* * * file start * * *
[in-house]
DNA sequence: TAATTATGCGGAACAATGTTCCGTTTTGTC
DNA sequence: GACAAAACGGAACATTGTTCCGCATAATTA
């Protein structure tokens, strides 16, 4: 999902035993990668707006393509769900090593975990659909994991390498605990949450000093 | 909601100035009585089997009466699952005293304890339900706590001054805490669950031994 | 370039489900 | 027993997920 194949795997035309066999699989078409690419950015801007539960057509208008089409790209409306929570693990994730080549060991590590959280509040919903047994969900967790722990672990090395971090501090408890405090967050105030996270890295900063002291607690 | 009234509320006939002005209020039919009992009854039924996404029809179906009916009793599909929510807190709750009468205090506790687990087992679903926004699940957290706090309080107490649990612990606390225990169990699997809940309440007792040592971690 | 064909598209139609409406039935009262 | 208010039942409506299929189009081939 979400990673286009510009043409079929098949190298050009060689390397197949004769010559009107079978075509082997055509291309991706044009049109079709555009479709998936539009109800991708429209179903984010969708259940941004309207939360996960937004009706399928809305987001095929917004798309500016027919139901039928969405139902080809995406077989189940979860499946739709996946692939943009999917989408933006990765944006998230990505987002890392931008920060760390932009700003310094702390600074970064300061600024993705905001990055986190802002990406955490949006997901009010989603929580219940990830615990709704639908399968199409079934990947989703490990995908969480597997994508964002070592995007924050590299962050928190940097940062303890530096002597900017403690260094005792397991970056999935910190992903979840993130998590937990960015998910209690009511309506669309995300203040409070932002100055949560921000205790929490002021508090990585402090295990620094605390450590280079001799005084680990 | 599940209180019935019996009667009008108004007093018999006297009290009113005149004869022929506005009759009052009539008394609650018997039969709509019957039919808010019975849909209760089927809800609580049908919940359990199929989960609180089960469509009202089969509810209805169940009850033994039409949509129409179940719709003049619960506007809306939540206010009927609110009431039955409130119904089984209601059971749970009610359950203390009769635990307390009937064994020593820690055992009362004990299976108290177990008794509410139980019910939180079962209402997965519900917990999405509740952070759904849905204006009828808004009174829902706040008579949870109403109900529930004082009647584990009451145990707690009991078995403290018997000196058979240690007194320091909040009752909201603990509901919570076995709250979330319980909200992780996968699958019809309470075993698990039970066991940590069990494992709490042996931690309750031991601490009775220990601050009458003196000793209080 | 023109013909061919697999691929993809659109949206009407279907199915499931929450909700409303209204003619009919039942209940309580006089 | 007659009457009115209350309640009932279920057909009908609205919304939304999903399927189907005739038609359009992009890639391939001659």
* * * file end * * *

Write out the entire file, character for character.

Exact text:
[in-house]
DNA sequence: TAATTATGCGGAACAATGTTCCGTTTTGTC
DNA sequence: GACAAAACGGAACATTGTTCCGCATAATTA
């Protein structure tokens, strides 16, 4: 999902035993990668707006393509769900090593975990659909994991390498605990949450000093 | 909601100035009585089997009466699952005293304890339900706590001054805490669950031994 | 370039489900 | 027993997920 194949795997035309066999699989078409690419950015801007539960057509208008089409790209409306929570693990994730080549060991590590959280509040919903047994969900967790722990672990090395971090501090408890405090967050105030996270890295900063002291607690 | 009234509320006939002005209020039919009992009854039924996404029809179906009916009793599909929510807190709750009468205090506790687990087992679903926004699940957290706090309080107490649990612990606390225990169990699997809940309440007792040592971690 | 064909598209139609409406039935009262 | 208010039942409506299929189009081939 979400990673286009510009043409079929098949190298050009060689390397197949004769010559009107079978075509082997055509291309991706044009049109079709555009479709998936539009109800991708429209179903984010969708259940941004309207939360996960937004009706399928809305987001095929917004798309500016027919139901039928969405139902080809995406077989189940979860499946739709996946692939943009999917989408933006990765944006998230990505987002890392931008920060760390932009700003310094702390600074970064300061600024993705905001990055986190802002990406955490949006997901009010989603929580219940990830615990709704639908399968199409079934990947989703490990995908969480597997994508964002070592995007924050590299962050928190940097940062303890530096002597900017403690260094005792397991970056999935910190992903979840993130998590937990960015998910209690009511309506669309995300203040409070932002100055949560921000205790929490002021508090990585402090295990620094605390450590280079001799005084680990 | 599940209180019935019996009667009008108004007093018999006297009290009113005149004869022929506005009759009052009539008394609650018997039969709509019957039919808010019975849909209760089927809800609580049908919940359990199929989960609180089960469509009202089969509810209805169940009850033994039409949509129409179940719709003049619960506007809306939540206010009927609110009431039955409130119904089984209601059971749970009610359950203390009769635990307390009937064994020593820690055992009362004990299976108290177990008794509410139980019910939180079962209402997965519900917990999405509740952070759904849905204006009828808004009174829902706040008579949870109403109900529930004082009647584990009451145990707690009991078995403290018997000196058979240690007194320091909040009752909201603990509901919570076995709250979330319980909200992780996968699958019809309470075993698990039970066991940590069990494992709490042996931690309750031991601490009775220990601050009458003196000793209080 | 023109013909061919697999691929993809659109949206009407279907199915499931929450909700409303209204003619009919039942209940309580006089 | 007659009457009115209350309640009932279920057909009908609205919304939304999903399927189907005739038609359009992009890639391939001659």